• Family and Intergenerational Relationships (1993, 60 minutes) This program profiles older people as spouses and grandparents and looks at how elders help sustain family traditions and culture.  Older adults describe the satisfaction and stress of caring for spouses and frail parents.  Purchase: $99 (Insight Media)
  • Gentle Connections (1989, 20 minutes) This video portrays an innovative "hands on hands" intergenerational program where pre-school children are helped to understand the process of aging by interacting with and giving hand massages to older adults in nursing homes and in adult day care centers. Designed to expand learning in an on-going intergenerational program where children and older adults sing, paint, read and cook together, the program can be carried out in a day care center, a school or in a facility for older adults. Purchase: $119. Rental: $45. (Terra Nova Films)
  • Grandparents Raising Grandchildren (1994, 30 minutes) This 30 minute video explores this newly emerging social issue by sharing the stories of four grandparents who are raising their grandchildren. The video examines, through the stories that are shared in a support group, the major issues facing a grandparent as a parent. This video should be seen by all grandparents who are facing the prospect of caring full time for grandchildren and by those who have already become the primary caregiver. Help and support are available and this video can serve as a guide and an encouragement to grandparents who parent. Purchase: $145. Rental: $45. (Terra Nova Films)
  • Grandparents Raising Grandchildren (2000, 23 minutes) It was supposed to be their golden years, a time to relax and spoil the grandchildren, yet for nearly four million grandparents across America, a new reality is taking shape. “Grandparents Raising Grandchildren,” tells the stories of three grandparents who have taken on sole responsibility for raising their children’s children. This hard-hitting investigation exposes some of the difficulties surrounding this growing phenomenon, but also profiles community programs which offer housing, counseling and financial services to grandparents—including a pioneering intergenerational housing development in Boston. Purchase: $175 (Fanlight Productions)
  • Growing Old in a New Age: 8 - Family and Intergenerational Relationships (1993, 60 minutes, color) Profiles elders as spouses and grandparents, examining how they sustain family traditions and culture. Older people describe the satisfaction and stress of caring for spouses and frail parents. (Penn State Audio Visual Services)
  • H.O.M.E. There's No Place Like It (1992, 18 minutes) With actor Bill Murry as narrator-host, this video shows the workings of a model program for housing older adults in an intergenerational housing complex and highlights the benefits for each of the generations involved. Purchase: $135. Rental: $35. (Terra Nova Films)
  • The Hundred Penny Box (1979/198618 minutes) A beautiful, sensitive story of the relationship of a young African-American boy with his 100 year old great aunt and their conflict with his burdened mother. From the Newberry Honor Book of the same title by Sharon Bell Mathis. Recipient of the American Film Festival and the Chicago International Film Festival Awards. Purchase: $135. Rental: $45. (Terra Nova Films)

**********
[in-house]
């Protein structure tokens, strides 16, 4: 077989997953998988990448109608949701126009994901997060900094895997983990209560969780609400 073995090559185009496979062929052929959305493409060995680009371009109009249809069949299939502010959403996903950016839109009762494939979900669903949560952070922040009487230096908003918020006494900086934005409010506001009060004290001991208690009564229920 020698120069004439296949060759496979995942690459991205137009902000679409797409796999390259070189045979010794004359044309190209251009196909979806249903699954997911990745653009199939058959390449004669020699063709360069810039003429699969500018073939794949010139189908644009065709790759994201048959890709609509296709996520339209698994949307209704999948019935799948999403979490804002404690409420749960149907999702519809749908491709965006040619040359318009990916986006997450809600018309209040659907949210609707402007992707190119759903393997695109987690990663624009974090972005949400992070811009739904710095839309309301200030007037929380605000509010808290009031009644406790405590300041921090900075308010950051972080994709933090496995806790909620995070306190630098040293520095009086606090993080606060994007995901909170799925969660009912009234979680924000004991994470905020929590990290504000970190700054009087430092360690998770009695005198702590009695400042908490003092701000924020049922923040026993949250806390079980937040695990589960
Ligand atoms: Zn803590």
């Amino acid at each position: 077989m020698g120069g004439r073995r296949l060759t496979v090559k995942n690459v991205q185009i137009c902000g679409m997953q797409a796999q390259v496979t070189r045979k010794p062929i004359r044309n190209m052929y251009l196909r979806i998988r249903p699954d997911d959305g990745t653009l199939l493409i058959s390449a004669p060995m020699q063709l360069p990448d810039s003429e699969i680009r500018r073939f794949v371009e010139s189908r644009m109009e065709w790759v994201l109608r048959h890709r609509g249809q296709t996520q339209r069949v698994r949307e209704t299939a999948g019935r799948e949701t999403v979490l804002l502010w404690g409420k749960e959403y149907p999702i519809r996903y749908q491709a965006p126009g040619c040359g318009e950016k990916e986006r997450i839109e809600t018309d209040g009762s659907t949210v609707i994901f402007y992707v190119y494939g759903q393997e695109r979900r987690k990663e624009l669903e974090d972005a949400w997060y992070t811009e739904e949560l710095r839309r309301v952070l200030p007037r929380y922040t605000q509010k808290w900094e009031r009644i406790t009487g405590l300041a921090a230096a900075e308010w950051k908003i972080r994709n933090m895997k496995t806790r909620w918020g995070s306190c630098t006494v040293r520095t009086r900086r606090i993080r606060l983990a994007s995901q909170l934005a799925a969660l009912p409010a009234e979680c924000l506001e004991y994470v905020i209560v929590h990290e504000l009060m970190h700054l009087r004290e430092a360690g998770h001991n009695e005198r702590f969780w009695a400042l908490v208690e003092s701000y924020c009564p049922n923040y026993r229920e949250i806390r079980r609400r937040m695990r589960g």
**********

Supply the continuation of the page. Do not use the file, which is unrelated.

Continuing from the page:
• I Know A Song: A Journey With Alzheimer’s Disease (1986, 24 minutes) This artfully made documentary shows that Alzheimer’s disease need not be the end of a loving relationship. Filmmaker Brenda King stood by her mother from her first lapse through her decline. During the six years she cared for her mother at home, Brenda kept an emotional rapport with her, accepting her increasing limitations. She adapted to the changing role of being a “parent” to her mother. Her mother is now in a nursing home, showing great physical and mental decline. Undeterred, Brenda reaches out to her by song and touch. Sometimes she gets a response and sometimes not. But Brenda feels the bond of love continues between them. This upbeat film should be shown to caretakers of Alzheimer’s patients, both professionals and families. Purchase: $125 Rental: $50 (Filmakers Library)
  • In Search of Common Ground: The Seniors of Potomac Gardens (1993, 14 minutes) How will the next generation of African Americans understand the lives of their grandparents who were sharecroppers before they migrated North? This warm film blends the voiced and images of people recollecting a shared past. Seniors in a Washingtion D.C. residence reminisce about picking corn and cotton, raising chickens and doing other people’s laundry. Memories of the hardships are interwoven with memories of food and good times—mama’s fried chicken, revival meetings and courtships. Washington, with its bright lights and big city allure, was a break form the past. Times were tough and blacks faced discrimination, but life was better than what they had left behind. Today these spirited elders take pride in their common heritage and what they have achieved through hard work. Purchase: $150 Rental: $50 (Filmakers Library)
  • Just for the Summer (1990, 30 minutes) A teenager must come to terms with Alzheimer's disease when his grandmother comes to live with his family. Her mood swings and unpredictable behavior take an emotional toll on him and his parents. Only when Philip finally reminisces with his grandmother does he accept her condition and begin to learn some of the facts of Alzheimer's disease. His frustration and anger give way to compassion and understanding. Purchase: $295. Rental: $55. (Terra Nova Films)
  • Late Adulthood: The Social Convoy (2001, 29 minutes) Opening with an in-depth exploration of the social relationships that accompany the late adulthood through the final stage of the human life cycle, this video addresses the role and importance of personal relationships. It considers the unique characteristics and benefits of long-term marriages and discusses relationships with siblings, adult children and grandchildren. Purchase: $139 (Insight Media) OR Purchase: $89.95 (Magna Systems)